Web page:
Buying your new home

Buying your new home has many benefits. You’ll become part of a community, experience the security of owning the roof over your head, and have the opportunity to create a home that meets your needs and style.

Your first time homebuyer benefits can include the following:

  • Build home equity – Unlike rent, the principal portion of every mortgage payment you make has the potential to grow your asset.
  • Gain potential tax benefits – Your mortgage interest and real estate property taxes are typically tax deductible when you file your income tax returns.
  • Build your credit – Making on-time mortgage payments can help you create and maintain a strong credit history.
  • Take control – Rent increases, cancelled leases and other unexpected tenant hassles will be thing of the past.


Basics to understand about home mortgage loans

Knowing what to expect when obtaining a home mortgage loan can make purchasing and financing your new home a very enjoyable experience. Below are some terms that you should familiarize yourself with.

  • Interest Rate – The interest rate is the percentage of the loan amount that is charged to borrow money for your new home. Interest rates are based on current market conditions, your credit score, down payment, and type of mortgage that you choose.
  • Origination charge – This charge covers items such as fees, document preparation, underwriting costs and other charges.
  •  Loan term – Your loan term is the amount of time you have to pay off your mortgage balance. Shorter loan terms typically have larger payments but lower interest rates.
  • Debt –to- Income ratio – The percentage of your monthly income that is spent on monthly debt payments. Debt to income ratio is determined based on your expected monthly mortgage payment (principal, interest, taxes and insurance) plus your other monthly debt obligations such as credit card and car payments. This is based on your gross ( pre-tax) earnings.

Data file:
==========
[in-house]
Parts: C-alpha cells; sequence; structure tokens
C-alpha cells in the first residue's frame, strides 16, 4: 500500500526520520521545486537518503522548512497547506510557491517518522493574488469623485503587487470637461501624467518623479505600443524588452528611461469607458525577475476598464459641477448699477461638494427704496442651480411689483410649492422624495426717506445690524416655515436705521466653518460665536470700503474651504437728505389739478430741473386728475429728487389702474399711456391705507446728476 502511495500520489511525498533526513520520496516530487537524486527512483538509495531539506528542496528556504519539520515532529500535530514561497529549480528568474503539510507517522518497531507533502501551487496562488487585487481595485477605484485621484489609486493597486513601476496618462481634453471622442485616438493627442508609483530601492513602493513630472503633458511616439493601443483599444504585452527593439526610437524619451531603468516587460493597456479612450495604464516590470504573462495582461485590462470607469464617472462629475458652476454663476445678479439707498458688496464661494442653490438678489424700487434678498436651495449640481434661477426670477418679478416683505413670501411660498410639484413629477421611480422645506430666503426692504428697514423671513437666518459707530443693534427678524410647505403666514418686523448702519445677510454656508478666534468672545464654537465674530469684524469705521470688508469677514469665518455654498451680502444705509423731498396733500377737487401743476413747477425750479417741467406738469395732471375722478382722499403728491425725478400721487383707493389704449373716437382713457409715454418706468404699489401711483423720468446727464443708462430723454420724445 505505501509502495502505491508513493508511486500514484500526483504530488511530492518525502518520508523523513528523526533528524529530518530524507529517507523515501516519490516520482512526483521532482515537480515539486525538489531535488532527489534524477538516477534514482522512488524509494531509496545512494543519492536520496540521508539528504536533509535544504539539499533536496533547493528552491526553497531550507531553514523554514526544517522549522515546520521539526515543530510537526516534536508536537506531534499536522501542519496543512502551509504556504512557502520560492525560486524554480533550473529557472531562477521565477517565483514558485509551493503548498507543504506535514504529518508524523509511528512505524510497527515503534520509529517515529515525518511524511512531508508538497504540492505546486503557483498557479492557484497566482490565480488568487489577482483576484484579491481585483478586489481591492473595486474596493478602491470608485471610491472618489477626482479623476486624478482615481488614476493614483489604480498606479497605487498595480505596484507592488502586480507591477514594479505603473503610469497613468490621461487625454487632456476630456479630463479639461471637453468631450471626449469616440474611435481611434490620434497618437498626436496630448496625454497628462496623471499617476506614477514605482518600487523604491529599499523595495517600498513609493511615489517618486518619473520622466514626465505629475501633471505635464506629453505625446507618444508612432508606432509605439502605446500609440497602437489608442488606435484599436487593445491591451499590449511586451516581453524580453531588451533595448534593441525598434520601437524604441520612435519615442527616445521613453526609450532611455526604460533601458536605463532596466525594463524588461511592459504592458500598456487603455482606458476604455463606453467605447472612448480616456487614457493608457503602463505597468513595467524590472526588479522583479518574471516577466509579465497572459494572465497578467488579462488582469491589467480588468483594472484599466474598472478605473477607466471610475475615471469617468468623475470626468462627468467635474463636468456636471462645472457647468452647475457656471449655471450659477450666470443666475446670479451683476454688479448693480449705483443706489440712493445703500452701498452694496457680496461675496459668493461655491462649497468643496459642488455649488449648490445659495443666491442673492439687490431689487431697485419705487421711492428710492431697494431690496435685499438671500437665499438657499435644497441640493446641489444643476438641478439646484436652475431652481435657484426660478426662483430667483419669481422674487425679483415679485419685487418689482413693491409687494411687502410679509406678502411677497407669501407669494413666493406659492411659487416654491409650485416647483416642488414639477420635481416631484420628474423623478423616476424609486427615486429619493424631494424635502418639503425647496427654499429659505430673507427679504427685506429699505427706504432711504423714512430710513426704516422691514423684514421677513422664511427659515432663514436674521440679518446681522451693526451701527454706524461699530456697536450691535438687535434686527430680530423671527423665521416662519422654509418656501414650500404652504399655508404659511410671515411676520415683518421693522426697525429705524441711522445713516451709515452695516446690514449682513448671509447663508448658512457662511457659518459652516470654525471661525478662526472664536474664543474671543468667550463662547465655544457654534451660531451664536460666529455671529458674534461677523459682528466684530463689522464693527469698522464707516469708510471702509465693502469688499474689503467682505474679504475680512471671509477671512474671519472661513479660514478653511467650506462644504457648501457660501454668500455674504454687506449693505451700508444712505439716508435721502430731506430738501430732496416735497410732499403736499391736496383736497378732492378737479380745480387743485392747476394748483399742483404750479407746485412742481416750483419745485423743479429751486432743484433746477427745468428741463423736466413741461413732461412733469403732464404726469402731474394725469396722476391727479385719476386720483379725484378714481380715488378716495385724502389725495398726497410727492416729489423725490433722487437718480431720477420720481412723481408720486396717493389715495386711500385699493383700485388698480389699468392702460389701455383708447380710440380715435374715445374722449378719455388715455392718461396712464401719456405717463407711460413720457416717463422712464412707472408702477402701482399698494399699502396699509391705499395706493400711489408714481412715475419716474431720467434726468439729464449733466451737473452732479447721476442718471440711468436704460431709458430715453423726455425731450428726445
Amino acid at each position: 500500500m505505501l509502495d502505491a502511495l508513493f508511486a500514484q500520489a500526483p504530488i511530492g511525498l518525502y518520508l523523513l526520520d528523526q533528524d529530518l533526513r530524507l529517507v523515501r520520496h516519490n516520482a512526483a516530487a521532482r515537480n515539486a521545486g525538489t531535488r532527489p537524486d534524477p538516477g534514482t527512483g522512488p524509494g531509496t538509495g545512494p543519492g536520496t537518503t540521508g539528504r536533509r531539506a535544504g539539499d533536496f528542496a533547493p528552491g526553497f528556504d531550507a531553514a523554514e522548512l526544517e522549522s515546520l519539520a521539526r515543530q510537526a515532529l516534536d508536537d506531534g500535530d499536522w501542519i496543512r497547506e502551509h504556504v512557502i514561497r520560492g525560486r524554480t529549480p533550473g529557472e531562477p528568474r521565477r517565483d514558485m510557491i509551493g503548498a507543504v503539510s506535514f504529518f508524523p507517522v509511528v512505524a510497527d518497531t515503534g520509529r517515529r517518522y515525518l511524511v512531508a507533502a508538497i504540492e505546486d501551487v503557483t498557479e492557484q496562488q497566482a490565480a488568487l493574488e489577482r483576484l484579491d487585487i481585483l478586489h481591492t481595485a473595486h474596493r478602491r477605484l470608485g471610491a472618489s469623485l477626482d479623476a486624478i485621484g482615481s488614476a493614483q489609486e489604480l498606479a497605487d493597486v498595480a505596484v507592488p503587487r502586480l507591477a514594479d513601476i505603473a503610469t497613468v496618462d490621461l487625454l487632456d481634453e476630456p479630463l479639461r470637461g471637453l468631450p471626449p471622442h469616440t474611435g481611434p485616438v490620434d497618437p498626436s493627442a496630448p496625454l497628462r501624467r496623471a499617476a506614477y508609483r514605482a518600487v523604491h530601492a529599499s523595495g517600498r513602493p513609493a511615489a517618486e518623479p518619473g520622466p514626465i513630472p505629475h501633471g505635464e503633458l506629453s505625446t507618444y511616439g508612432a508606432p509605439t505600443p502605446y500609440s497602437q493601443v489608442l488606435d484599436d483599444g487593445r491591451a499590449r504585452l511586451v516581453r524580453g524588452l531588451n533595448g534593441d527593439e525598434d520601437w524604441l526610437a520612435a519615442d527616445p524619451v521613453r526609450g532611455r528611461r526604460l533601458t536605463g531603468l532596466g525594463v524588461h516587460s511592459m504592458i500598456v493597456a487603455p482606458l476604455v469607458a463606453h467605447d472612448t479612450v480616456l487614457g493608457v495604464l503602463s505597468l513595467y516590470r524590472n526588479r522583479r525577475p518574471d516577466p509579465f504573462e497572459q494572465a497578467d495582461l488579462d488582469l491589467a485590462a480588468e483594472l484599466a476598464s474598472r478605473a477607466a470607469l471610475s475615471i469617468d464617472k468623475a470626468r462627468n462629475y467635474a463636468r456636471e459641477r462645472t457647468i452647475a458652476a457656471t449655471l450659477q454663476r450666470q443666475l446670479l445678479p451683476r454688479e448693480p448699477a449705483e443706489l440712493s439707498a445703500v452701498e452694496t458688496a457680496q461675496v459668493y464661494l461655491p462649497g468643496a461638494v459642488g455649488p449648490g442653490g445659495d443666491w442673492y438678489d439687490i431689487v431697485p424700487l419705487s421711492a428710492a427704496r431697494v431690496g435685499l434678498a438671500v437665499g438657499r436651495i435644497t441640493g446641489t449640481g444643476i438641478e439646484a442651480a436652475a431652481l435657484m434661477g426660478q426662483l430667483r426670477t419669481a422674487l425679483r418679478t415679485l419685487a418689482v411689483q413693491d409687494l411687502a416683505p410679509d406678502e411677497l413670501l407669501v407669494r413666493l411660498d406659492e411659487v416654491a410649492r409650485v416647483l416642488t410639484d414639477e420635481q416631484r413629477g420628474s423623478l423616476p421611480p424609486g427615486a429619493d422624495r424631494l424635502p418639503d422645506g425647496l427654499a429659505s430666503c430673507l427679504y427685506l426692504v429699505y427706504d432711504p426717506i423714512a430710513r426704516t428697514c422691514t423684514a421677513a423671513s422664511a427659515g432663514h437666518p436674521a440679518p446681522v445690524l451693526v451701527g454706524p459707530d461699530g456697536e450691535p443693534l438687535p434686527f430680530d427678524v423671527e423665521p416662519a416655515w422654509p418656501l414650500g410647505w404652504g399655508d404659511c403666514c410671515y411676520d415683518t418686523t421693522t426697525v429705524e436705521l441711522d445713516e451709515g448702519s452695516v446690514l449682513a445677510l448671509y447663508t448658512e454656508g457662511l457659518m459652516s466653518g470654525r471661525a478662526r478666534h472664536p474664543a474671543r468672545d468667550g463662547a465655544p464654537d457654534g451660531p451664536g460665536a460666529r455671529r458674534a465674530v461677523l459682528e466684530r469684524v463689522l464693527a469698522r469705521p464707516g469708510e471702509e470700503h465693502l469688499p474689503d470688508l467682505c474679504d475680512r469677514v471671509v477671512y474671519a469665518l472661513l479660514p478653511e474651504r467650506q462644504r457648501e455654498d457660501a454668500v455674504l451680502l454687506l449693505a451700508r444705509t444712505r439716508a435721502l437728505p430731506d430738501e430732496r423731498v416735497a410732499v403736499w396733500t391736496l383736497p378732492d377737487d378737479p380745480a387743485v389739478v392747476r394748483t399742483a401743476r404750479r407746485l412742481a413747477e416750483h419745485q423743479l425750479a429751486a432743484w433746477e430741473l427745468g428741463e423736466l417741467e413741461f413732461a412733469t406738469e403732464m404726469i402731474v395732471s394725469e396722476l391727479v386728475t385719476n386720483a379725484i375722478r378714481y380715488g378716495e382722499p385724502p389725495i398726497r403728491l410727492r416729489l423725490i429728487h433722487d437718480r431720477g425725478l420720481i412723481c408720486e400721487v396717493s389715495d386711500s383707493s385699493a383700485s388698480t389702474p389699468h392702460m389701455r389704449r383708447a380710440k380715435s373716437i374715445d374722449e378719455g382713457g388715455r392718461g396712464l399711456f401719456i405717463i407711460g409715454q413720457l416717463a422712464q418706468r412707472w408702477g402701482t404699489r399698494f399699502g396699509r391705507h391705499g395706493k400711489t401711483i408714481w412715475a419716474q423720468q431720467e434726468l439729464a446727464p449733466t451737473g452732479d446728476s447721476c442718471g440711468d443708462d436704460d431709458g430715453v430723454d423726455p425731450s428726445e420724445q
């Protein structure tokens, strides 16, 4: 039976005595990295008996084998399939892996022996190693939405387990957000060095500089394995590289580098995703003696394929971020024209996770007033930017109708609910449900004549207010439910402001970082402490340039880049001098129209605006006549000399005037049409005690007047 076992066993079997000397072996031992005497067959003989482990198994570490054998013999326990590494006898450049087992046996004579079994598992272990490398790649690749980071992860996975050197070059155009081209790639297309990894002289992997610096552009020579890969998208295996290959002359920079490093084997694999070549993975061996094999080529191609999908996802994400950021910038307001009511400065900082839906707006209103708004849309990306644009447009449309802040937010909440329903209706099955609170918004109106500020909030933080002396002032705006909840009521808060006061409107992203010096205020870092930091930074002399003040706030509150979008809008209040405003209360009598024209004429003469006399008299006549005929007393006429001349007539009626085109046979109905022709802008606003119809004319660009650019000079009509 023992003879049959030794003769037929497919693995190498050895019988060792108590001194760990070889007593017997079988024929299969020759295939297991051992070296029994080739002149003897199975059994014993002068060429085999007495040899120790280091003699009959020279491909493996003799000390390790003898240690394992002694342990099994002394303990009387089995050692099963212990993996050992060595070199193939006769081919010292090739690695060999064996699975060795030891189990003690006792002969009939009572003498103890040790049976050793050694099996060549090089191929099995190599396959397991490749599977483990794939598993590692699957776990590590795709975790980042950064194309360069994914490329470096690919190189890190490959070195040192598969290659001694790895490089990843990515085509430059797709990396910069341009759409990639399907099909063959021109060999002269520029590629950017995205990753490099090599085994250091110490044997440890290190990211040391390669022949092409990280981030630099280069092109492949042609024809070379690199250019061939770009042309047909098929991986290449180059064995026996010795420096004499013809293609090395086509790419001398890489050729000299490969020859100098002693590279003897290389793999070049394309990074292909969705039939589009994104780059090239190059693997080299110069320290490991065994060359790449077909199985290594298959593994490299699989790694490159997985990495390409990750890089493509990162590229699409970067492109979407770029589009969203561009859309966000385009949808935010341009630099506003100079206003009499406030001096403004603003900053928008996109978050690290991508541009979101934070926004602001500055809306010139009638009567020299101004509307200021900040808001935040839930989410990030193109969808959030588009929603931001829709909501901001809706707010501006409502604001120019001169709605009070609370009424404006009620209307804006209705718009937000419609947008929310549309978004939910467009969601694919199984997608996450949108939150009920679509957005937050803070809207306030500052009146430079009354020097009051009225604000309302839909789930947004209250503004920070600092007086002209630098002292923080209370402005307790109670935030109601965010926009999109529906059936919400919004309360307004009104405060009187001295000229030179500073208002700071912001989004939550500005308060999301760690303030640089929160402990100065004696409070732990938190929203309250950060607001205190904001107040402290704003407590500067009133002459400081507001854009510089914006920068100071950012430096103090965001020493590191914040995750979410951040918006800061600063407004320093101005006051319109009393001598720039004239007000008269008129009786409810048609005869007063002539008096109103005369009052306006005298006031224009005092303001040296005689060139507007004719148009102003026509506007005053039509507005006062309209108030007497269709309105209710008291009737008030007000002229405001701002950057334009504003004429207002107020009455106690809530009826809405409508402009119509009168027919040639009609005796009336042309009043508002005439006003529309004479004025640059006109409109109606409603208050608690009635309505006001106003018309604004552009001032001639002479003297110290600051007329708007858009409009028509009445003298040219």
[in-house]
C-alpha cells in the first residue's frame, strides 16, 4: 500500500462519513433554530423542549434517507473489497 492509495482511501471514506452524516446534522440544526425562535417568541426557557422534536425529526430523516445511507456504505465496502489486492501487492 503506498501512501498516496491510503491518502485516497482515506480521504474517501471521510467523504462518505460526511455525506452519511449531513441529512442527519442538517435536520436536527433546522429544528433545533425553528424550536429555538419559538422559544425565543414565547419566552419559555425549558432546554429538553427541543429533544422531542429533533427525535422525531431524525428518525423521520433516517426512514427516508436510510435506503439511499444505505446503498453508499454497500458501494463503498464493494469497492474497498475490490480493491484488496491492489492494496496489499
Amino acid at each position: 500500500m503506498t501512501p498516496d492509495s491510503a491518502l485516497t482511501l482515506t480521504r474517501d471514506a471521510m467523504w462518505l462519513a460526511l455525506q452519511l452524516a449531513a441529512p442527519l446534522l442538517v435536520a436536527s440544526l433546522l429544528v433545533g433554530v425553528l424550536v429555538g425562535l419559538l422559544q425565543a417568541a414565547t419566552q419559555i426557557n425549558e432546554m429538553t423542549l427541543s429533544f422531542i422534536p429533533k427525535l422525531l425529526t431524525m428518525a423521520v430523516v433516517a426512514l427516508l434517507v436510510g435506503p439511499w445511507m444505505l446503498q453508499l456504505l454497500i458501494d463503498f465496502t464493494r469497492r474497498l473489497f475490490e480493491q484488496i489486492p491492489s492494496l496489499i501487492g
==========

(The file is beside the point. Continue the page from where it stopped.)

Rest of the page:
Understanding your monthly payment

Your monthly payment is typically made up of four parts.

  • Principal – The amount of money you borrowed
  • Interest – The cost to borrow the money
  • Taxes – Property taxes are charged by your local government. Typically these are included in your monthly payment and held in an escrow account that are paid on your behalf when due.
  • Insurance – All mortgage loans require that you are covered by hazard insurance. Insurance costs are typically collected and held in an escrow account and paid on your behalf when due.

Components that are evaluated during the application process

There are certain components that are evaluated on your mortgage application.

  • Income – Reliable, continuous income is required to make monthly payments. Income can come from primary, second and part- time jobs, as well as overtime, bonuses and commission.  Other sources of income can be considered as well, such as retirement or veteran’s benefits, disability,, alimony, child support and rental or investment income. All income must be stable, reliable and likely to continue for a minimum of three years.
  • Current debts and credit history – Bills, loans, credit cards and other debts must have been paid in a timely fashion.  Your credit score and history will be reviewed prior to making a decision.
  • Assets and available funds – You must have enough funds on hand for the down payment and closing costs. You may use funds from savings accounts, certificates of deposit, investments, and retirement funds. In some cases you may be able to utilize cash gifts from relatives, friends, employer, or not-for–profit organization. IN some cases you may be asked to have additional funds in your account to cover several months of mortgage, tax and insurance payments.


What to expect when applying for a home mortgage loan

Applying for a mortgage is not a difficult process. Below is what to expect so you can better prepare yourself for the process.

  • Income Documentation – Lenders typically require at least 30 days of pay-stubs for all borrowers. In addition, you will be required to submit your last two years of W-2 forms
  • Asset Documentation – Lenders typically require your last 60 days of bank statements. Explanation is usually required for any unusually large deposits. Quarterly statements on all retirement accounts are requires as well.
  • Credit scores – Minimum credit scores are required to secure a home mortgage loan. These many vary based on lender.
  • Verbal verification of employment – Within 3-7 days of closing, most lenders will call to verify that you are still employed. Lenders are also verifying that you still maintain the same or higher income based on your mortgage application.